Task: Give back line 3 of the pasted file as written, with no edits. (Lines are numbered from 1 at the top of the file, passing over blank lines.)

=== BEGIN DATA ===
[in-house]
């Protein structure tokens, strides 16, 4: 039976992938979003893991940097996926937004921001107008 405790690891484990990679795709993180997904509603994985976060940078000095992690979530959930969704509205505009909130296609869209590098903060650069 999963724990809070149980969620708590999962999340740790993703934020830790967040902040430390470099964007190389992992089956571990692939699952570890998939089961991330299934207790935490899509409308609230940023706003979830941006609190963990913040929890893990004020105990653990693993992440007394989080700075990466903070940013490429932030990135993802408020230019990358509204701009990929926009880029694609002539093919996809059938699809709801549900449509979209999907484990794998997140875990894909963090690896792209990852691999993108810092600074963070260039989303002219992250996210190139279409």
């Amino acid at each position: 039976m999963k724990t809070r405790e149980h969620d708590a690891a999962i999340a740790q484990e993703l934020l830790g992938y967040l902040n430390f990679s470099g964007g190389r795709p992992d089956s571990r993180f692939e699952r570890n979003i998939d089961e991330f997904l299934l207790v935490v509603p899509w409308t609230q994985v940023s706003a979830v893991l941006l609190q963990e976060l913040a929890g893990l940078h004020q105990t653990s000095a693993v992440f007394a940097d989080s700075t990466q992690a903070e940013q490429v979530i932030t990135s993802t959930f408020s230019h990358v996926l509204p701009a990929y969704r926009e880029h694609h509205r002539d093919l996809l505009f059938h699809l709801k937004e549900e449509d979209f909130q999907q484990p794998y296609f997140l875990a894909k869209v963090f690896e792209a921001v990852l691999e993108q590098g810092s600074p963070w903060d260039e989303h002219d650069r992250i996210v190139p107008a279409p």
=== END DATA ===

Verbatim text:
């Amino acid at each position: 039976m999963k724990t809070r405790e149980h969620d708590a690891a999962i999340a740790q484990e993703l934020l830790g992938y967040l902040n430390f990679s470099g964007g190389r795709p992992d089956s571990r993180f692939e699952r570890n979003i998939d089961e991330f997904l299934l207790v935490v509603p899509w409308t609230q994985v940023s706003a979830v893991l941006l609190q963990e976060l913040a929890g893990l940078h004020q105990t653990s000095a693993v992440f007394a940097d989080s700075t990466q992690a903070e940013q490429v979530i932030t990135s993802t959930f408020s230019h990358v996926l509204p701009a990929y969704r926009e880029h694609h509205r002539d093919l996809l505009f059938h699809l709801k937004e549900e449509d979209f909130q999907q484990p794998y296609f997140l875990a894909k869209v963090f690896e792209a921001v990852l691999e993108q590098g810092s600074p963070w903060d260039e989303h002219d650069r992250i996210v190139p107008a279409p």